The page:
Social Development Mens Forum, department executive management and Scouts South Africa leadership. Photo by Kelebogile Xaba

By Staff Reporters

May 16 is International Day of the Boy Child. It was founded in 2018 by Dr Jerome Teelucksingh, a university lecturer from the Republic of Trinidad and Tobago. It focuses on boys, their well-being and their needs to feel happy, healthy and valued within the family and the community. In a founding proposal letter to government leaders and NGOs, Teelucksingh said: “On the media, there are regular incidents in which young, misguided boys and teenagers are involved in crime and violence. If a boy child is neglected or fed a diet of hate and violence it is obvious, he will develop into a teenager who is misguided and confused. “There is an urgent need to focus on the home and school in order to save the boy child.”
He says boys are socialised to equate strength and masculinity with suppressing their natural and spontaneous reaction to pain, disappointment and rejection – not asking for help and shunning vulnerability. In actuality, vulnerability is about strength – it is about standing in front of another soul spiritually, psychologically and emotionally naked. Many of these children are suicidal, slowly descending into the deep dark abyss of depression and consumed by low self-esteem and repressed emotions.
“Of the 7.6 billion people in the world, about 4 billion are males and over 1 billion are boys under the age of 15. Boys are more than a mere extension of ourselves. These children represent our heritage and serve as one of the links to the past and the present that intersects with the future of our families, our communities, and our world,” the World Boy Child Day said in a statement. The organisation says boys are born with irrepressible enthusiasm, insatiable curiosity, a natural and spontaneous reaction to disappointment, rejection, failure and spiritual, physical psychological and emotional pain and a pristine view of the world. They are fragile and vulnerable. Somewhere along the journey from boyhood to manhood, boys are socialised not to express the natural and spontaneous reactions to spiritual, physical, emotional and psychological pain, disappointment and rejection. “The boy child of the 21st century is faced with tremendous challenges which, unless properly guarded, the society is losing him,” said John Koskey. The boy child has been neglected. This leaves him irrelevant and in a dilemma. The Gauteng Department of Social Development has stepped up to change this situation. In partnership with Scouts South Africa (SSA), it launched the provincial Boy Child Project at the Arrow Park in Benoni on Sunday, 15 May.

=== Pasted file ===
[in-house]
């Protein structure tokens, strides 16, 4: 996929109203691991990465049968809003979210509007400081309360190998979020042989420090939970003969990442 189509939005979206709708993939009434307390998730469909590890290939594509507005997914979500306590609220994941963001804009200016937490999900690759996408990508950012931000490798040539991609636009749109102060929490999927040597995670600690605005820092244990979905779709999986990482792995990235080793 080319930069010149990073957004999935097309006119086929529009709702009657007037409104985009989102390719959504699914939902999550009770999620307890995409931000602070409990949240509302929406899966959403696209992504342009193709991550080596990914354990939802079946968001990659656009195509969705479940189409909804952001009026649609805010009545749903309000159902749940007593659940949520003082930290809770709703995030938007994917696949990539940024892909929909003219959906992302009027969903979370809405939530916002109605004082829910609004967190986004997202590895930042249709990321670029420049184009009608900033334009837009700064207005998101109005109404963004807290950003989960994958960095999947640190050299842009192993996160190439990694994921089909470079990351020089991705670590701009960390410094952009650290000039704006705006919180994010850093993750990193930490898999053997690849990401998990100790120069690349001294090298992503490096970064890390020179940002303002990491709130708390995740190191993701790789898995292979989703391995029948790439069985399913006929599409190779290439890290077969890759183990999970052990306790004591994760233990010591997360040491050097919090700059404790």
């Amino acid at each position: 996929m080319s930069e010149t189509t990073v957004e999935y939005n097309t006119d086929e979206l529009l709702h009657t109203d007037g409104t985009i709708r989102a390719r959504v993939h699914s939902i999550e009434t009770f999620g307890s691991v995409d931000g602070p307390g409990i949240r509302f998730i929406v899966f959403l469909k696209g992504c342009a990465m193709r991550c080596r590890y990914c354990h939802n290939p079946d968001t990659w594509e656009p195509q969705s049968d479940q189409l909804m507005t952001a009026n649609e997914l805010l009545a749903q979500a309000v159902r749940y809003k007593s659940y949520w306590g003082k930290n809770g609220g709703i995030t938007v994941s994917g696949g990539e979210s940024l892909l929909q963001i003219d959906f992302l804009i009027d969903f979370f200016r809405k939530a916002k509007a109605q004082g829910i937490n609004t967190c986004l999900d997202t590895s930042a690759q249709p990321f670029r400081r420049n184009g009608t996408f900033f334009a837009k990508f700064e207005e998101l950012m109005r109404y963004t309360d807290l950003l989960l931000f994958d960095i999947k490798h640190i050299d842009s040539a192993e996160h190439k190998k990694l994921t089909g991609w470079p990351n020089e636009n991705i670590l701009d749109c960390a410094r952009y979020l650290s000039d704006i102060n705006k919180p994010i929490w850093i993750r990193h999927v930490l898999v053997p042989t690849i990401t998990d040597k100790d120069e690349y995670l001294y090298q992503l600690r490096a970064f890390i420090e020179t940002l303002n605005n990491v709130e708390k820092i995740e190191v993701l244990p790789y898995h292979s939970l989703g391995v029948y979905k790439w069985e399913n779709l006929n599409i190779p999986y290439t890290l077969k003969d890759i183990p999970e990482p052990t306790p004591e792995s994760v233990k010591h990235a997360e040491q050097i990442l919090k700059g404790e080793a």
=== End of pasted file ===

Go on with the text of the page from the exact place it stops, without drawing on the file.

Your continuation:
This formed part its World Boy Child Day celebrations. About 200 young boys attended the launch and were treated to lots of fun and skills training workshops. Among others, boys were thought basic first aid, dealing with wildlife, survival skills and many other life skills. The department said this initiative is aimed at developing young boys to achieve their full potential as individuals and responsible citizens. This is in line with its Men and Boys Programmes that focus on investing in boys’ and men’s empowerment.
The department uses these programmes as part of its efforts to combat the rampant scourge of gender-based violence. Social Development MEC Morakane Mosupye, a former Girl Scout, was ecstatic with the partnership with Scouts South Africa. She said scouts were ideal partners because of their proven track record. “Scouts have programmes that instil discipline in young boys, who ultimately become agents of change in society. This is an ideal platform for the department’s Boy Child Programme to realise its mission and vision. “This partnership will benefit young boys across the province as it will provide mentorship for boy children on different issues such as behavioural change, emotional intelligence and spiritual upliftment. “It will also ensure that there are comprehensive and sustainable programmes that respond to challenges that are faced by boy children through empowerment and mentorship. We wish to have at least 5000 boys as part of this programme in the next five years,” Mosupye said.
Research and media reports indicate that, left to their own devices, many boys drop out of school, engage in violent behaviour and unsafe sex, or practice other risky behaviours because this is what they believe they have to do to be regarded as “real men” by their friends and communities. Boys find it difficult to speak out against sexual abuse and exploitation because of stereotypical definitions of masculinity and deep-rooted homophobia.

Leave a Reply

Your email address will not be published. Required fields are marked *